Time, trauma, and the brain: How suicide came to have no significant precipitating event

AHP readers may be interested in a new piece in Science in Context: “Time, trauma, and the brain: How suicide came to have no significant precipitating event,” by Stephanie Lloyd and Alexandre Larivée. Abstract:

In this article, we trace shifting narratives of trauma within psychiatric, neuroscience, and environmental epigenetics research. We argue that two contemporary narratives of trauma – each of which concerns questions of time and psychopathology, of the past invading the present – had to be stabilized in order for environmental epigenetics models of suicide risk to be posited. Through an examination of these narratives, we consider how early trauma came to be understood as playing an etiologically significant role in the development of suicide risk. Suicide, in these models, has come to be seen as a behavior that has no significant precipitating event, but rather an exceptional precipitating neurochemical state, whose origins are identified in experiences of early traumatic events. We suggest that this is a part of a broader move within contemporary neurosciences and biopsychiatry to see life as post: seeing life as specific form of post-traumatic subjectivity.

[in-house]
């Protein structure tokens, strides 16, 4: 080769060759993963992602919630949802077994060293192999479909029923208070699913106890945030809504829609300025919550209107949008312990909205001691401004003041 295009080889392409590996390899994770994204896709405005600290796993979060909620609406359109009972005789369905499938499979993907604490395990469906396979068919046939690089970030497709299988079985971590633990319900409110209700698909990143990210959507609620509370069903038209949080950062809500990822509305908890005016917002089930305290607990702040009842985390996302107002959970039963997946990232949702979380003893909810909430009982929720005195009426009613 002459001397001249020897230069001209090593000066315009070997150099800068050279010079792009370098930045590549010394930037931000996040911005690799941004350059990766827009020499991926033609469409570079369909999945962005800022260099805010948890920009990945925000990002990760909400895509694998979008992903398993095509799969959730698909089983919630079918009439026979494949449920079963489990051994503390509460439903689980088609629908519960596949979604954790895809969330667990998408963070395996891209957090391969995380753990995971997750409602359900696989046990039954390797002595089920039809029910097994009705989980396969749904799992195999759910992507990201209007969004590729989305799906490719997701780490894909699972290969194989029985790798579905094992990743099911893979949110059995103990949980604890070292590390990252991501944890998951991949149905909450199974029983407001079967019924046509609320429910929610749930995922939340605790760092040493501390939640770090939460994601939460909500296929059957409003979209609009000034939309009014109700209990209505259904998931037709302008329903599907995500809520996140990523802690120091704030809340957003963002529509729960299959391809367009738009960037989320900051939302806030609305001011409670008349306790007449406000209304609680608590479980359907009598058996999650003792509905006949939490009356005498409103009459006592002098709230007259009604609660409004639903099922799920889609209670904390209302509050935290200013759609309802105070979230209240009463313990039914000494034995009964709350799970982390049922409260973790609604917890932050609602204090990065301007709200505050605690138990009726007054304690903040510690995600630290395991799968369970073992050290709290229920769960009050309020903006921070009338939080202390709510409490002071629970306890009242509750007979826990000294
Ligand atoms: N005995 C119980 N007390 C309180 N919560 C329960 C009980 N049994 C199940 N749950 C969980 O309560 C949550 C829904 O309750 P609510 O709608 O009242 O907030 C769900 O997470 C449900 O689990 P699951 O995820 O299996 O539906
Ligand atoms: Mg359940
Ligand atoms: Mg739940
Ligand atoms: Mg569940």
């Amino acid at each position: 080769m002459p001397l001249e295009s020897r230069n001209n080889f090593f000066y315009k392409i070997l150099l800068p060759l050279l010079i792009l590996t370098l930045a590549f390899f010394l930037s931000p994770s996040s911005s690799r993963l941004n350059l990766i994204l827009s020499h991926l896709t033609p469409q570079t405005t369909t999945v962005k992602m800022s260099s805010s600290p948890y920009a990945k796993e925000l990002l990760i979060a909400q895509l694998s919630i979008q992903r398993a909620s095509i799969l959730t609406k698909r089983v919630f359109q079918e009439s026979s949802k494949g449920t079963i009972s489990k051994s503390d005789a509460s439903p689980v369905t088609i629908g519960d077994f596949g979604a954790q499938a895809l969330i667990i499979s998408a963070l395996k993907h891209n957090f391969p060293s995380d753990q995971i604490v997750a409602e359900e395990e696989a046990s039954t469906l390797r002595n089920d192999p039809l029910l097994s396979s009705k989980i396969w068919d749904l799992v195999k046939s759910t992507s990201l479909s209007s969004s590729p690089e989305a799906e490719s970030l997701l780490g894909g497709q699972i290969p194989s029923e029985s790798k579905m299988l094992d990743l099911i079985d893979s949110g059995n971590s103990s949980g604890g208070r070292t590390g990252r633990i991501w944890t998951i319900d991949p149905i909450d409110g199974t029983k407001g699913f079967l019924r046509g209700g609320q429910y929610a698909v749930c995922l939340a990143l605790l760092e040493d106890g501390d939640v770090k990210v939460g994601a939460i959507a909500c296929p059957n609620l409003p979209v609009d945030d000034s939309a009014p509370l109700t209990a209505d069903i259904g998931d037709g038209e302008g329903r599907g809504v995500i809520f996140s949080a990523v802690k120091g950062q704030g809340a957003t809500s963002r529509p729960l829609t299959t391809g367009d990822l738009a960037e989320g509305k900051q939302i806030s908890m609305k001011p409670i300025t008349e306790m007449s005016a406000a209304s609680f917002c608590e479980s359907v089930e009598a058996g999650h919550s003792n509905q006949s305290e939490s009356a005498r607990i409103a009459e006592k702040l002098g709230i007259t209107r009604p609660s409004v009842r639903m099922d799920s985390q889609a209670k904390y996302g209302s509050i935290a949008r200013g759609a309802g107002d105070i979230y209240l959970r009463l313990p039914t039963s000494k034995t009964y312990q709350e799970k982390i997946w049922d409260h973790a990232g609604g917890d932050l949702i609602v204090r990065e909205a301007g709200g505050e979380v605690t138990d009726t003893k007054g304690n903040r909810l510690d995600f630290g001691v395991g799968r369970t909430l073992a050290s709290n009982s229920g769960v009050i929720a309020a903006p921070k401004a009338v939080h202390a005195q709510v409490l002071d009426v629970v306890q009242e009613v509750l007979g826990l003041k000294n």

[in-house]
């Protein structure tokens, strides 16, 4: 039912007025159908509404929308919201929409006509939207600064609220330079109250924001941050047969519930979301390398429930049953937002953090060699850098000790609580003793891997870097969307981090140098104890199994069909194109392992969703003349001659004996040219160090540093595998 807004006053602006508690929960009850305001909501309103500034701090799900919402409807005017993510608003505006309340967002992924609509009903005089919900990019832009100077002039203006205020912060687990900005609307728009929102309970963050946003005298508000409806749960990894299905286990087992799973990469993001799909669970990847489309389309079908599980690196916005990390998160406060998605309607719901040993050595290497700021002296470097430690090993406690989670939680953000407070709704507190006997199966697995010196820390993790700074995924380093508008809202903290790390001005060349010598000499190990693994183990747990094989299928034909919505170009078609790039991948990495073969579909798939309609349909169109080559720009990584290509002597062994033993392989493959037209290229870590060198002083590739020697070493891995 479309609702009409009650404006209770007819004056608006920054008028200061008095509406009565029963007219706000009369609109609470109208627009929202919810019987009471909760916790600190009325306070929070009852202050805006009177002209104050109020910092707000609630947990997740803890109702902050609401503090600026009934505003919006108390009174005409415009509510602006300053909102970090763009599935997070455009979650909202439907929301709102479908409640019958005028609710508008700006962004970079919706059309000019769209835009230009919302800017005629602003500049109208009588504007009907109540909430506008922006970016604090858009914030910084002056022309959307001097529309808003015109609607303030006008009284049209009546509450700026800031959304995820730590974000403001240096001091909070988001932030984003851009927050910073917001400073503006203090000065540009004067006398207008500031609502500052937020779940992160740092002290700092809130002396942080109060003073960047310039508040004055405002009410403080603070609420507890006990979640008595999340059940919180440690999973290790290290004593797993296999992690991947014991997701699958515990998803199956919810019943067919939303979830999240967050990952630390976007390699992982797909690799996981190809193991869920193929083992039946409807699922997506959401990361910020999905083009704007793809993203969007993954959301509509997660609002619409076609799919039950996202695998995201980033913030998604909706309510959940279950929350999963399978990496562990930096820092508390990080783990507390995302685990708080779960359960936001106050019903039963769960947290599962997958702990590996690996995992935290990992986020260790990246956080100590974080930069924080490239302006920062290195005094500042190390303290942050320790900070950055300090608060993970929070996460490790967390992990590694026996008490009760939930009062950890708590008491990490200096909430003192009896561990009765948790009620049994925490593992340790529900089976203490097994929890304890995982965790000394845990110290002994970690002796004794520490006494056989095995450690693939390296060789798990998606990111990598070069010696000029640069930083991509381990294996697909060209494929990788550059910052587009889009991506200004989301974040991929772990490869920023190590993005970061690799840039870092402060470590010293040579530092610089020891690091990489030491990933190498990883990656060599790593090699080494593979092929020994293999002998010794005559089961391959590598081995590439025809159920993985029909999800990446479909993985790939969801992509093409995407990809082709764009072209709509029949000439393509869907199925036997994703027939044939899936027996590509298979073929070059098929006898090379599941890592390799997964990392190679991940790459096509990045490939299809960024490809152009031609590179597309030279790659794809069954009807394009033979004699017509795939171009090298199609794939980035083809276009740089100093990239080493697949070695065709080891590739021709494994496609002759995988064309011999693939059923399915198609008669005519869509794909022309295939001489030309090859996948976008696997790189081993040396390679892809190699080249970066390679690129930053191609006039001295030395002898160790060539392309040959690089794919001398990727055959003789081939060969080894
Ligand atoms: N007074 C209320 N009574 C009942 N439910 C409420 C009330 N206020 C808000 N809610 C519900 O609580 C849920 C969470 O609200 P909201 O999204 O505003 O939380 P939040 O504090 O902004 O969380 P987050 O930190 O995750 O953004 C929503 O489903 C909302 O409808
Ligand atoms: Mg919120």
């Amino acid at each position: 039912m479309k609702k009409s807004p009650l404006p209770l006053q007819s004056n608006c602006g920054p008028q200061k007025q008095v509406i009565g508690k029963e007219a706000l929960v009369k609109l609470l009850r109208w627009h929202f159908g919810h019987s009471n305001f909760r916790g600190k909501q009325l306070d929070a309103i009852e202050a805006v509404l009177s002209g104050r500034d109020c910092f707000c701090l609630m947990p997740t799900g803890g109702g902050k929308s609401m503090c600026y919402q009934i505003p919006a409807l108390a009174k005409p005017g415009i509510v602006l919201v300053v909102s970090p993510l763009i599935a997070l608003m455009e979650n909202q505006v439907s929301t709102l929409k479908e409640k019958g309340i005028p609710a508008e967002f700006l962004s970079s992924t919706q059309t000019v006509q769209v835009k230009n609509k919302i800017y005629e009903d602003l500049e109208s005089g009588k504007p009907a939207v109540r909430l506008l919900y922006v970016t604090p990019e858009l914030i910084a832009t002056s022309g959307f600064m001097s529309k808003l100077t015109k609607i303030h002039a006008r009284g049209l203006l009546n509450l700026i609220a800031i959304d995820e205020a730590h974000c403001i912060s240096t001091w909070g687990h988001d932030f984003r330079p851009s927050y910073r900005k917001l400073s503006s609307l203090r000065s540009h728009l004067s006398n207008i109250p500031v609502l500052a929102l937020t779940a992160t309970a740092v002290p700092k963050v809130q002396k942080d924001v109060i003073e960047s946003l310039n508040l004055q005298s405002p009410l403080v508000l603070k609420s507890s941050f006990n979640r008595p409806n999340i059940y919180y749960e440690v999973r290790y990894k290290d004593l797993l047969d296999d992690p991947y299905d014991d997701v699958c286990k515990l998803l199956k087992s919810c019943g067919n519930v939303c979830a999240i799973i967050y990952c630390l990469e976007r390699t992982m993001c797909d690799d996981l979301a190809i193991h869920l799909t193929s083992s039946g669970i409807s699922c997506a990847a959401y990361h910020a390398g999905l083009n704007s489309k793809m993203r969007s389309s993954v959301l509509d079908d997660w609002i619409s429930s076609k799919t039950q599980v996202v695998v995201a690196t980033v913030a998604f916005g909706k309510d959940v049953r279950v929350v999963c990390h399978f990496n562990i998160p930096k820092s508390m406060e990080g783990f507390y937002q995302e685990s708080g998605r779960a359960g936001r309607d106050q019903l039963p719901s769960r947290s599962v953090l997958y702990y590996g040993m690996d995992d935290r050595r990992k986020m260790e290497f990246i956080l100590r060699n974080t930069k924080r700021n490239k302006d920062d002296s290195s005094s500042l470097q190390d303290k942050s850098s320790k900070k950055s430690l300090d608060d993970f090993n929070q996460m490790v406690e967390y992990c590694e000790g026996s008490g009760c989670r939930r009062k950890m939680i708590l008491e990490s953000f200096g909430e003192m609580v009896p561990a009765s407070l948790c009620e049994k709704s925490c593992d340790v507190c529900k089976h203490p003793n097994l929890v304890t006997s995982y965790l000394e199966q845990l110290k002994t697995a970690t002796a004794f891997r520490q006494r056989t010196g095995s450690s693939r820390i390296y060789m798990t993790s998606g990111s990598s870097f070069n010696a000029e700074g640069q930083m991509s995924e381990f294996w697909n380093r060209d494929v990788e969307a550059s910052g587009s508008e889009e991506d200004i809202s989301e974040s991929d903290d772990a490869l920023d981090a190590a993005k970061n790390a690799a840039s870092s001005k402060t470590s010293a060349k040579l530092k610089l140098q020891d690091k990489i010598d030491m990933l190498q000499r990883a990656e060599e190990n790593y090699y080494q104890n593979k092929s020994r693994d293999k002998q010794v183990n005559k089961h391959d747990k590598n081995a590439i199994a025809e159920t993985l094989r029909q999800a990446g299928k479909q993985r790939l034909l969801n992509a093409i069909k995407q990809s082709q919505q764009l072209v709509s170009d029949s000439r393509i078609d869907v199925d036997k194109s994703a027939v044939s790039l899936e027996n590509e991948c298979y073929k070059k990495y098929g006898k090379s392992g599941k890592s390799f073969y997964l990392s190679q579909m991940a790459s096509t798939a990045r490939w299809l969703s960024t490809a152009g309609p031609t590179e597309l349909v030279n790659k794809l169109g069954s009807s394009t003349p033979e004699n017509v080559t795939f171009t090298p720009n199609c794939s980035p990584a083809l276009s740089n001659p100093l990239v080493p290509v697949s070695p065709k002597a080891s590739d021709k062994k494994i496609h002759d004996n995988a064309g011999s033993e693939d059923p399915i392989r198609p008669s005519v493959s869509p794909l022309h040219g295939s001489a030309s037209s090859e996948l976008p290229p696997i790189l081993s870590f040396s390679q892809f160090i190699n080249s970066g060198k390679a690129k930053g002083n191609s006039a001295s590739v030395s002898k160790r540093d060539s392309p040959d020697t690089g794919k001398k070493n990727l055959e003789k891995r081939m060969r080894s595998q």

About Jacy Young

Jacy Young is a professor at Quest University Canada. A critical feminist psychologist and historian of psychology, she is committed to critical pedagogy and public engagement with feminist psychology and the history of the discipline.

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